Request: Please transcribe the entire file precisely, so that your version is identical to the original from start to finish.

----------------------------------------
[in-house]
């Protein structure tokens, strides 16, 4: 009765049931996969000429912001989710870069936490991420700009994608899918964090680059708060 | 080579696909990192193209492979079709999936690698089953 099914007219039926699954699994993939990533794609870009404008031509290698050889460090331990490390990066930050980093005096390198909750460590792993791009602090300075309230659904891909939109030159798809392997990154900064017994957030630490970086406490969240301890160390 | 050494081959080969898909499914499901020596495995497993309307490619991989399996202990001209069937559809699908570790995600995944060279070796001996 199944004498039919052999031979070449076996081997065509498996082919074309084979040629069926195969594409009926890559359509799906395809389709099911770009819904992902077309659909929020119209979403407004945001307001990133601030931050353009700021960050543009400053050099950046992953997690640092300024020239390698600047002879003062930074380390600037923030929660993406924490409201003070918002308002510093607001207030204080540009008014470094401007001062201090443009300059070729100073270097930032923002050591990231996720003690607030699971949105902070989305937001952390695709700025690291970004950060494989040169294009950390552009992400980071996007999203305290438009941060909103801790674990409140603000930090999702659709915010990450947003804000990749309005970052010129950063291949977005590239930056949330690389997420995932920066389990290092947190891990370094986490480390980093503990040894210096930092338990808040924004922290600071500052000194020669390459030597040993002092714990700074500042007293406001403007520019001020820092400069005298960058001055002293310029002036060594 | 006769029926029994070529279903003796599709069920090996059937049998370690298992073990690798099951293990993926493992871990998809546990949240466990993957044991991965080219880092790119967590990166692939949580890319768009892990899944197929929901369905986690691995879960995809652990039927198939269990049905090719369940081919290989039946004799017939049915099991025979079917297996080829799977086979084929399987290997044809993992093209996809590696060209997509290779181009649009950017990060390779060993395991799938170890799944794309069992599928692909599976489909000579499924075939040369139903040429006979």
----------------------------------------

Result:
[in-house]
């Protein structure tokens, strides 16, 4: 009765049931996969000429912001989710870069936490991420700009994608899918964090680059708060 | 080579696909990192193209492979079709999936690698089953 099914007219039926699954699994993939990533794609870009404008031509290698050889460090331990490390990066930050980093005096390198909750460590792993791009602090300075309230659904891909939109030159798809392997990154900064017994957030630490970086406490969240301890160390 | 050494081959080969898909499914499901020596495995497993309307490619991989399996202990001209069937559809699908570790995600995944060279070796001996 199944004498039919052999031979070449076996081997065509498996082919074309084979040629069926195969594409009926890559359509799906395809389709099911770009819904992902077309659909929020119209979403407004945001307001990133601030931050353009700021960050543009400053050099950046992953997690640092300024020239390698600047002879003062930074380390600037923030929660993406924490409201003070918002308002510093607001207030204080540009008014470094401007001062201090443009300059070729100073270097930032923002050591990231996720003690607030699971949105902070989305937001952390695709700025690291970004950060494989040169294009950390552009992400980071996007999203305290438009941060909103801790674990409140603000930090999702659709915010990450947003804000990749309005970052010129950063291949977005590239930056949330690389997420995932920066389990290092947190891990370094986490480390980093503990040894210096930092338990808040924004922290600071500052000194020669390459030597040993002092714990700074500042007293406001403007520019001020820092400069005298960058001055002293310029002036060594 | 006769029926029994070529279903003796599709069920090996059937049998370690298992073990690798099951293990993926493992871990998809546990949240466990993957044991991965080219880092790119967590990166692939949580890319768009892990899944197929929901369905986690691995879960995809652990039927198939269990049905090719369940081919290989039946004799017939049915099991025979079917297996080829799977086979084929399987290997044809993992093209996809590696060209997509290779181009649009950017990060390779060993395991799938170890799944794309069992599928692909599976489909000579499924075939040369139903040429006979």